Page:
I am prompted to write this blog as I have recently worked with a number of wonderful parents at their wits end with feeding their toddler. They have found themselves regressing back to bottles of milk and topping up with yoghurts in order to ‘get something into them’. The result? The scenarios parents contact me about?  …. haphazard, drawn out mealtimes, irritable parents, irritable toddlers, a dread of mealtimes and a constant worry of how their child is developing. For some it can be so difficult when your toddler develops a ‘pickiness’ around her food. The meals she ate with relish make their way to the floor and the bin. Your toddler says “No” and means no. You put the food away disheartened as you have spent ages making a shepherds pie from scratch or the very same food she loved a few days ago she wouldn’t even touch. I remember it so well.

toddler-feeding

Don’t take it personally or as a sign that your toddler is ‘naughty’ or that there is something nutritionally wrong with her. This is a grossly normal phase of development for most toddlers between the ages of 1 and 4 years in particular. Take it for what it is – your toddler is asserting her independence – expressing her will and communicating clearly her likes and dislikes. That’s all well and good I hear you but what about her nutritional needs? – Most of us would have pudding and hot chocolate given the choice. This is where we do have to set loving limits and offer choices that are healthy for our toddler. Equally we don’t offer so many choices that they are having a taste of different foods/menu at each sitting. That is unrealistic and sets a precedence for fussy eating. Very easily food and mealtimes can become a power and control struggle and therefore not a positive experience for parents or toddlers. Avoid this scenario by taking a step back – look at what mealtimes currently look like. Why are you feeling stressed? Are you getting pressure from others? Does this behaviour feed into what was ‘unacceptable’ when you were little? Are there areas which could change? Remember consistency as with everything else in parenting is absolutely key!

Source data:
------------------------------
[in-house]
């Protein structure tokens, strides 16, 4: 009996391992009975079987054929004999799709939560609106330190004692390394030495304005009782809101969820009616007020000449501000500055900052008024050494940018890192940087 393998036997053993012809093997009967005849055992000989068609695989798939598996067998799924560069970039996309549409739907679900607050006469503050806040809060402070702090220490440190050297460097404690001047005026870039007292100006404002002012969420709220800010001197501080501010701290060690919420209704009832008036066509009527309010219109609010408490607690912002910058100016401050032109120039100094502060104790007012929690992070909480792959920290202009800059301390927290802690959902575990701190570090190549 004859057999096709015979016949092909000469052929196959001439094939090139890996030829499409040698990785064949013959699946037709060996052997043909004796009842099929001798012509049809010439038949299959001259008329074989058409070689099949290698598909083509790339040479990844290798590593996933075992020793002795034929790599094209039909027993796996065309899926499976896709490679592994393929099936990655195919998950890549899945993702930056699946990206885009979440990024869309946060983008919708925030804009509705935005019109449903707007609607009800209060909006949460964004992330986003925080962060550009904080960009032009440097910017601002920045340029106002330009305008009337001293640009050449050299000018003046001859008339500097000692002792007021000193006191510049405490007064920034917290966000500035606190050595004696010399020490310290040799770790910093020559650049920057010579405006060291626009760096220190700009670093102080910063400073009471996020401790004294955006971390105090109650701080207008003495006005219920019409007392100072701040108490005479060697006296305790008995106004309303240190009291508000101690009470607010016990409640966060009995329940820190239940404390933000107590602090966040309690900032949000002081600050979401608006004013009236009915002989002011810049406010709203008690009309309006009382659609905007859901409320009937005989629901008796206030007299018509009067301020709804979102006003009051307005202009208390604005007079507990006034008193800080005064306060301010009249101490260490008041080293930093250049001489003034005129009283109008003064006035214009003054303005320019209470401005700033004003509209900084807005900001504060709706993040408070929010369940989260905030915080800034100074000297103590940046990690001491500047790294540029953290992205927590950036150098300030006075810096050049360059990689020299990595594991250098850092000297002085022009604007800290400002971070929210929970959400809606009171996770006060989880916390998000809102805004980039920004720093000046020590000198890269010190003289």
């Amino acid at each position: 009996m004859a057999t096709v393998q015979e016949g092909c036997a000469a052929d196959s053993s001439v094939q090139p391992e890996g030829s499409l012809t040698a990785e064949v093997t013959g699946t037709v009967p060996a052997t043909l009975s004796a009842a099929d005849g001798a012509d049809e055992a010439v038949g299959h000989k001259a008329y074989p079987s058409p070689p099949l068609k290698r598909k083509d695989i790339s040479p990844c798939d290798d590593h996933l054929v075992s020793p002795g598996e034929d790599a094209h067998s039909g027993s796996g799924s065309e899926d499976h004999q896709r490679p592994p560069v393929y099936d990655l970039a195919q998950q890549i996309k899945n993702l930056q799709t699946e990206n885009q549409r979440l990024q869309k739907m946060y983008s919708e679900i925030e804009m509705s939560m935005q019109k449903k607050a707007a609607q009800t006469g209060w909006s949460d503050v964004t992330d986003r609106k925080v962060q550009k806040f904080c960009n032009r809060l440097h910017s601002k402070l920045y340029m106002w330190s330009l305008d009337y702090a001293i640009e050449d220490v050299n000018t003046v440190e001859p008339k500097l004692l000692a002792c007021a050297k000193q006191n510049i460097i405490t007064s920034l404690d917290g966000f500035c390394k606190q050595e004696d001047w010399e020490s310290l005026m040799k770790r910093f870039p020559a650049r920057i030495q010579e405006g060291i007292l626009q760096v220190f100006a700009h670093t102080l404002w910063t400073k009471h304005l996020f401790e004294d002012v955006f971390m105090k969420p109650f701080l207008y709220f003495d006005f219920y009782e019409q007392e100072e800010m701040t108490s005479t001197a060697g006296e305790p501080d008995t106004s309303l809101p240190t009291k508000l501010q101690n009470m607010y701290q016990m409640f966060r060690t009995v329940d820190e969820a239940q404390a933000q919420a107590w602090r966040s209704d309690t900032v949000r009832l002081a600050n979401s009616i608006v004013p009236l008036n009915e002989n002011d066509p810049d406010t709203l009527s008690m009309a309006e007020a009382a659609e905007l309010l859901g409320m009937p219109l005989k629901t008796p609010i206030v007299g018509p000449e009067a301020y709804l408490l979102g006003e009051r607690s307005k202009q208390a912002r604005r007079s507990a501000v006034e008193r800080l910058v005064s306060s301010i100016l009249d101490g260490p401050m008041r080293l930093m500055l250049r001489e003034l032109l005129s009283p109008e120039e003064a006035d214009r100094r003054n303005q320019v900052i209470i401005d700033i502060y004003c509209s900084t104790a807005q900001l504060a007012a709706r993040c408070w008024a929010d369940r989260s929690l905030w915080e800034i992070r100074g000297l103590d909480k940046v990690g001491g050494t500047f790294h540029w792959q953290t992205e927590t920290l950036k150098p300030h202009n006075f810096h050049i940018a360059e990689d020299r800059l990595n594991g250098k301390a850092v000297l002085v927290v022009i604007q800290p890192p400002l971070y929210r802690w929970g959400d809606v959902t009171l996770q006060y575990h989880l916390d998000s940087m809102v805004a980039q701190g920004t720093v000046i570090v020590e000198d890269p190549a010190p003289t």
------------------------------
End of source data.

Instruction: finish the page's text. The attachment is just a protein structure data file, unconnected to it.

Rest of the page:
So what should mealtimes look like for your toddler. The following are my 10 top tips for toddler mealtimes:

  1. Toddler mealtimes go more smoothly when they are offered as part of the daily routine ie 3 mealtimes and 2 snacks offered daily.
  2. Check your toddlers milk intake – are they having too much milk – this is the number one offender when it comes to suppressing appetite. Calculate milk intake over a 24 hour period. Do not offer milk as a top up for food not eaten – break the cycle.
  3. Toddlers are extremely sociable beings – they will eat much better when others are eating with them – FACT!
  4. Mealtimes should preferably be at the table – consistently. No T.V or other distractions during mealtimes – you are encouraging mindful eating.
  5. Offer a choice for some things eg toast or cereal, apple or banana. When the choice is made stay with it.
  6. When its clear your toddler is finished – accept it – do not force or try to squeeze in one more! Respect your toddlers choice.
  7. Do not make a fuss – let your toddler leave the table. One refusal does not mean she doesn’t like it – OFFER, OFFER, OFFER
  8. Do not offer milk/yoghurt /meal replacement drinks etc. Done is Done!
  9. Be creative with healthy snacks -don’t offer it on the run whenever possible. Sit down – enjoy the time together – have a cup of tea.
  10. Your toddler should have a vitamin supplement of Vitamins A, C and D if they are still breastfeeding or if they are having cows milk as a drink.

If you are unsure of what your toddlers needs are and have concerns see a health professional. Get the support you need and develop a plan. I see lots of parents with these issues and very quickly it gets resolved. Without doubt, early intervention is far easier for everyone than treating established issues.

Finally, I promise you , hand on heart that this too passes and the fussiest of eaters in the early years do enjoy good food as older children and adults.